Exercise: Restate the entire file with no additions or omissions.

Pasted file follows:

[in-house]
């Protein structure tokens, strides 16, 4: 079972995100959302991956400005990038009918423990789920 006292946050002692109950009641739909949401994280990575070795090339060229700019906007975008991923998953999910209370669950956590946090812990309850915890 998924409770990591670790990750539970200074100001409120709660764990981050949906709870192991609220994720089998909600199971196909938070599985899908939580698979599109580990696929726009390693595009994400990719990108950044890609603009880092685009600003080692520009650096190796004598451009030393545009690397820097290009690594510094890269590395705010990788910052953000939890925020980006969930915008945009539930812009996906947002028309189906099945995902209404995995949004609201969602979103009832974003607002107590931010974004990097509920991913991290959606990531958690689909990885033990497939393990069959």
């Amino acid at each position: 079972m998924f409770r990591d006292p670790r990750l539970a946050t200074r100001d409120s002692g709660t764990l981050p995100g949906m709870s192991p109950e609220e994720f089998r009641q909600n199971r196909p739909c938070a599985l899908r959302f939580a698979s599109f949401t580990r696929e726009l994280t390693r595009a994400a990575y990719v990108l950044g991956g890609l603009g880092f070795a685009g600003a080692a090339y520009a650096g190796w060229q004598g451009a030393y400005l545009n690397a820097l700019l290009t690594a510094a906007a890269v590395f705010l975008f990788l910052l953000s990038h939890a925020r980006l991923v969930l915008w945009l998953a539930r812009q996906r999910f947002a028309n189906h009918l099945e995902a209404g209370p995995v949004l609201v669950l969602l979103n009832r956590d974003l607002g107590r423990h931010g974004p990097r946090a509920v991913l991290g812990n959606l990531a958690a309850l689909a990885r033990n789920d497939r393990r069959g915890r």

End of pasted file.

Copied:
[in-house]
């Protein structure tokens, strides 16, 4: 079972995100959302991956400005990038009918423990789920 006292946050002692109950009641739909949401994280990575070795090339060229700019906007975008991923998953999910209370669950956590946090812990309850915890 998924409770990591670790990750539970200074100001409120709660764990981050949906709870192991609220994720089998909600199971196909938070599985899908939580698979599109580990696929726009390693595009994400990719990108950044890609603009880092685009600003080692520009650096190796004598451009030393545009690397820097290009690594510094890269590395705010990788910052953000939890925020980006969930915008945009539930812009996906947002028309189906099945995902209404995995949004609201969602979103009832974003607002107590931010974004990097509920991913991290959606990531958690689909990885033990497939393990069959």
């Amino acid at each position: 079972m998924f409770r990591d006292p670790r990750l539970a946050t200074r100001d409120s002692g709660t764990l981050p995100g949906m709870s192991p109950e609220e994720f089998r009641q909600n199971r196909p739909c938070a599985l899908r959302f939580a698979s599109f949401t580990r696929e726009l994280t390693r595009a994400a990575y990719v990108l950044g991956g890609l603009g880092f070795a685009g600003a080692a090339y520009a650096g190796w060229q004598g451009a030393y400005l545009n690397a820097l700019l290009t690594a510094a906007a890269v590395f705010l975008f990788l910052l953000s990038h939890a925020r980006l991923v969930l915008w945009l998953a539930r812009q996906r999910f947002a028309n189906h009918l099945e995902a209404g209370p995995v949004l609201v669950l969602l979103n009832r956590d974003l607002g107590r423990h931010g974004p990097r946090a509920v991913l991290g812990n959606l990531a958690a309850l689909a990885r033990n789920d497939r393990r069959g915890r």